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Williams v. Walker

February 21, 2006


The opinion of the court was delivered by: Herndon, District Judge


I. Introduction

On August 11, 2003 Plaintiff Johnny Howard Williams ("Plaintiff"), then an inmate, filed a 42 U.S.C. § 1983 action alleging that various prison officials violated his civil rights. (Doc. 1.) On June 6, 2005, this Court dismissed several of Plaintiff's claims. (Doc. 7.) Now, just three remain: a claim against Defendant Lawrence for excessive force; a claim against Defendant Robinson for retaliation; and a claim against Defendants Pierson, Flagg, Fritts, and Kellerman for failure to move him to a new cell.*fn1 (Id.)

II. Analysis

This matter comes before the Court on a Report and Recommendation (the "Report") filed by Magistrate Judge Clifford J. Proud on January 13, 2006 pursuant to 28 U.S.C. § 636(b)(1)(B). (Doc. 23.) The Report concerns two motions for summary judgment filed by Defendants. (Docs. 15, 20.) Judge Proud recommends that these motions be granted. (Doc. 23.) Because Plaintiff timely objects (Doc. 24), this Court undertakes de novo review of the Report. 28 U.S.C. § 636(b)(1)(B); FED. R.CIV.P.72(b); Govas v. Chalmers, 965 F.2d 298, 301 (7th Cir. 1992). The Court may "accept, reject or modify the recommended decision." FED. R.CIV.P.72(b); Willis v. Caterpillar Inc., 199 F.3d 902, 904 (7th Cir. 1999).

A. Summary Judgment

Summary judgment is proper where the pleadings and affidavits, if any, "show that there is no genuine issue as to any material fact and that the moving party is entitled to judgment as a matter of law." FED. R. CIV. P. 56(c); Oats v. Discovery Zone, 116 F.3d 1161, 1165 (7th Cir. 1997) (citing Celotex Corp. v. Catrett, 477 U.S. 317, 322 (1986)). The movant bears the burden of establishing the absence of fact issues and entitlement to judgment as a matter of law. Santaella v. Metro. Life Ins. Co., 123 F.3d 456, 461 (7th Cir. 1997) (citing Celotex, 477 U.S. at 323). In reviewing a summary judgment motion, the Court does not determine the truth of asserted matters, but rather decides whether there is a genuine factual issue for trial. Celex Group, Inc. v. Executive Gallery, Inc., 877 F. Supp. 1114, 1124 (N.D. Ill. 1995) (Castillo, J.). The Court must consider the entire record, drawing reasonable inferences and resolving factual disputes in favor of the non-movant.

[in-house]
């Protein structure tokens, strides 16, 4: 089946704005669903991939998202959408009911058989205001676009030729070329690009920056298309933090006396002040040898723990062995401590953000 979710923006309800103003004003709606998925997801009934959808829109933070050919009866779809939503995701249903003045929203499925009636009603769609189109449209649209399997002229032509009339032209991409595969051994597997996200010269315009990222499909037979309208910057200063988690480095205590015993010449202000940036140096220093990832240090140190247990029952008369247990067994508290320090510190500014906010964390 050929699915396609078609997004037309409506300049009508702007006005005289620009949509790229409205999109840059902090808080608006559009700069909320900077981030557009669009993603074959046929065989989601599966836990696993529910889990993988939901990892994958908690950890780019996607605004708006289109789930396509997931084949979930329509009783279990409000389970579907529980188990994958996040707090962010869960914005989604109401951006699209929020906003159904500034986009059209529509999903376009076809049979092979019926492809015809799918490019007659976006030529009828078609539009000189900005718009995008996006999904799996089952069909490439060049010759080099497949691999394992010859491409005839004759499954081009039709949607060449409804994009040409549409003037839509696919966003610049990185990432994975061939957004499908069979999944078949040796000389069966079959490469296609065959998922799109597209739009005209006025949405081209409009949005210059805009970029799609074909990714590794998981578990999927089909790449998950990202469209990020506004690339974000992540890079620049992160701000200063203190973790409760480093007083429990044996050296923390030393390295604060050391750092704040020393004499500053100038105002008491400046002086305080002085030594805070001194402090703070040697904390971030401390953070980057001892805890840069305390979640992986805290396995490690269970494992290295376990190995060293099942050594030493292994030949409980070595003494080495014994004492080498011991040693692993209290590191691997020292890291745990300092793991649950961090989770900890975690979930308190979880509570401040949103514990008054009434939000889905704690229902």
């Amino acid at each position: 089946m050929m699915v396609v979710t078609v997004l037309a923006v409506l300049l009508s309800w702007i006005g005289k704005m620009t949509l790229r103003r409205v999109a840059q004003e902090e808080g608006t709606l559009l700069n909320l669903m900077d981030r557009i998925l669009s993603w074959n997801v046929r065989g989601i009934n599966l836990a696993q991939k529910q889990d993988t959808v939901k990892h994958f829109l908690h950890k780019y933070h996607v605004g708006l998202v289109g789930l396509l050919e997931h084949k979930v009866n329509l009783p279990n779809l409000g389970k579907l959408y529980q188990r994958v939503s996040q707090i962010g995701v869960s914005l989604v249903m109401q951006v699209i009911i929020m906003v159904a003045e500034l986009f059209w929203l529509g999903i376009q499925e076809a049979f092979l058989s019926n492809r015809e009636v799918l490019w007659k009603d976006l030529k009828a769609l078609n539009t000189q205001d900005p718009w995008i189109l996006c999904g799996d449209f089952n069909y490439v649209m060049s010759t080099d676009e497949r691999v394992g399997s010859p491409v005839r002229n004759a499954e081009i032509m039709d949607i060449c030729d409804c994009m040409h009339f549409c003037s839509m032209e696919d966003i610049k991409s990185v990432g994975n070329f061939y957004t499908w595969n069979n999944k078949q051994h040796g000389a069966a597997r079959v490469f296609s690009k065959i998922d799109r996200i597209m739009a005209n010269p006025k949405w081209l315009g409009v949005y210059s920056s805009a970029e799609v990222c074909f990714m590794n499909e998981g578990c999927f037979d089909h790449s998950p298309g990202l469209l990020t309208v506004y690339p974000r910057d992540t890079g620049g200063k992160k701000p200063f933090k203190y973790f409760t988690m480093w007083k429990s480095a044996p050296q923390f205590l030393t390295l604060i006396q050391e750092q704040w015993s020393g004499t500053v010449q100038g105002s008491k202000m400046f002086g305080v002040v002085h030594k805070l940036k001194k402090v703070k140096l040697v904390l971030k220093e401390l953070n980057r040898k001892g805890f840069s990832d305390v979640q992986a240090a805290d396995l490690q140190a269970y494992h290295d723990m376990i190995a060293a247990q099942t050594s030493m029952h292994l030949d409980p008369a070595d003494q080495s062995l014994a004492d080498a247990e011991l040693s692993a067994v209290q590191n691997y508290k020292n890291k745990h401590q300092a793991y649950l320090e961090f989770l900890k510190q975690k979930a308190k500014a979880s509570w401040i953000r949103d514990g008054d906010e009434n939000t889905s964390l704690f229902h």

Regensburger v. China Adoption Consultants, Ltd., 138 F.3d 1201, 1205 (7th Cir. 1998) (citing Anderson v. Liberty Lobby, Inc., 477 U.S. 242, 255 (1986)).

In response to a motion for summary judgment, the non-movant may not simply rest on the allegations in his pleadings. Rather, she must show through specific evidence that an issue of fact remains on matters for which she bears the burden of proof at trial. Walker v. Shansky, 28 F.3d 666, 670-71 (7th Cir. 1994), aff'd, 51 F.3d 276 (citing Celotex, 477 U.S. at 324). No issue remains for trial "unless there is sufficient evidence favoring the non-moving party for a jury to return a verdict for that party. If the evidence is merely colorable, or is not sufficiently probative, summary judgment may be granted." Anderson, 477 U.S. at 249-50 (citations omitted); accord Starzenski v. City of Elkhart, 87 F.3d 872, 880 (7th Cir. 1996); Tolle v. Carroll Touch, Inc., 23 F.3d 174, 178 (7th Cir. 1994). "[P]laintiff's own uncorroborated testimony is insufficient to defeat a motion for summary judgment." Weeks, 126 F.3d at 939. Further, Plaintiff's own subjective belief does not create a genuine issue of material fact. Chiaramonte v. Fashion Bed Group, Inc., 129 F.3d 391, 401 (7th Cir. 1997).

B. Exhaustion of Remedies

Pursuant to 42 U.S.C. § 1997e(a), "No action shall be brought with respect to prison conditions under section 1983 of this title, or any other Federal law, by a prisoner confined in any jail, prison, or other correctional facility until such administrative remedies as are available are exhausted." Exhaustion of administrative remedies is a precondition to suit, and is required before a suit can be brought. Perez v. Wisconsin Dep't of Corrections, 182 F.3d 532, 535-36 (7th Cir. 1999). It "applies to all inmate suits about prison life, whether they involve general circumstances or particular episodes, and whether they allege excessive force or some other wrong." Porter v. Nussle, 534 U.S. 516, 532 (2002). Exhaustion must occur before a suit is filed, Ford v. Johnson, 362 F.3d 395, 398 (7th Cir. 2004),and requires that prisoners "properly take each step within the administrative process." Pozo v. McCaughtry, 286 F.3d 1022, 1024 (7th Cir. 2002).*fn2

In Illinois, the prisoner-grievance system is laid out in Ill. Admin. Code tit. 20, § 504.800 et seq. The regulations therein provide that an inmate must submit her grievance to a grievance officer, who then makes a written report to a Chief Administrative Officer. That individual issues a written decision. If the grievance is denied, the inmate has thirty days in which to file an appeal with the Administrative Review Board ("ARB"). Id.

C. Defendants' Motions/Plaintiff's Objection

Defendants filed two motions for summary judgment, on August 11, 2005 and November 18, 2005. (Docs. 15, 20.) In those motions, Defendants state that Plaintiff failed to exhaust his administrative remedies and, as such, his suit is improper. Specifically, Defendants claim that Plaintiff failed to complete the appeals process with the ARB. (Id.) In support of these statements, Defendants submit an affidavit from Sherry Benton, Chairperson of the Office of Inmate Issues for the Illinois Department of Corrections ("IDOC"). (Doc. 16, Benton Aff.; Doc. 21, ...

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